The Consequences Of A Felony Conviction

Full Video Transcript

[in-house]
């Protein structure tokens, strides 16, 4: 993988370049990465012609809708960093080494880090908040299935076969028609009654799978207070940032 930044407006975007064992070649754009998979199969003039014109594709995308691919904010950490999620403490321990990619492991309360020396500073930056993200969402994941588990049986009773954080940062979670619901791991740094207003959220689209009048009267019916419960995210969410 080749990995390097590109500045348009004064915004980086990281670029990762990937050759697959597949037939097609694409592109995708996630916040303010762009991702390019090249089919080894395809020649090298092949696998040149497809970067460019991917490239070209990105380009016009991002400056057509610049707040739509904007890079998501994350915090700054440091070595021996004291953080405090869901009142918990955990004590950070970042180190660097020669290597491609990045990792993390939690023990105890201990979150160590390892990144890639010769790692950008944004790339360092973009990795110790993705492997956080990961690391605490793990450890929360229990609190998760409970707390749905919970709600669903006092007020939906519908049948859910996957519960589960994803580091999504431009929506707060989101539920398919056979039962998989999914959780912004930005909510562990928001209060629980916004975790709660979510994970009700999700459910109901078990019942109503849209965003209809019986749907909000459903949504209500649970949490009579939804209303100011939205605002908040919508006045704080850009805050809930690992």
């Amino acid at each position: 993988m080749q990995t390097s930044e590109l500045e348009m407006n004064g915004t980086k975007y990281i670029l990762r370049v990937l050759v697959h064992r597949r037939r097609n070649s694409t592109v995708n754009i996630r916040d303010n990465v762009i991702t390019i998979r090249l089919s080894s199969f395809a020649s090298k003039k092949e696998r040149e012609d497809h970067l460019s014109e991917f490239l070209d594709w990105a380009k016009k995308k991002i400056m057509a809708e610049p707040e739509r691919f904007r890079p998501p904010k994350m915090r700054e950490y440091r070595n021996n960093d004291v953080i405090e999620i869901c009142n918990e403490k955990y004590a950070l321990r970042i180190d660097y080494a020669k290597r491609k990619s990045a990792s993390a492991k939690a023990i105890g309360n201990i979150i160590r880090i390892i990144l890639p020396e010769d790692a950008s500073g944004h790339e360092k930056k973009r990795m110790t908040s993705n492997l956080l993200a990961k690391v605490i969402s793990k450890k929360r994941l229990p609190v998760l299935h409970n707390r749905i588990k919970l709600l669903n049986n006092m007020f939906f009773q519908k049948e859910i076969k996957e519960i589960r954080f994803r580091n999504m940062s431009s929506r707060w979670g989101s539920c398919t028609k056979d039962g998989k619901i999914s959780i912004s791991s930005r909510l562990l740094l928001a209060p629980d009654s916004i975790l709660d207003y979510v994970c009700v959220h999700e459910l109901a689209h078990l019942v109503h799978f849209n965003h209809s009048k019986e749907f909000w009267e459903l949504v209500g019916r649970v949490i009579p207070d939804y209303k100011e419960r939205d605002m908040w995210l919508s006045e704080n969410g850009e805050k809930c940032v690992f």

If you've been convicted of a felony, there are certain public rights that you have essentially lost. These include the right to vote or hold a public office, the disqualification from jury service for seven years, and the ability to possess firearms. Depending on the type of felony, you may even lose your eligibility for student loans, public housing, or to serve as a foster parent or teacher. When applying for a job, applicants are usually asked to disclose any prior convictions including felonies. Although private employers are barred from discriminating against felons under Title VII, they may refuse to offer employment if the disqualification is based on a "business necessity." Finally, many states have enacted "three strikes laws" which subject repeat violent felons to mandatory prison sentences. If you've been charged with a felony, you may be eligible to "plea bargain" the charge down to a misdemeanor or otherwise avoid the harsh consequences associated with a felony charge.

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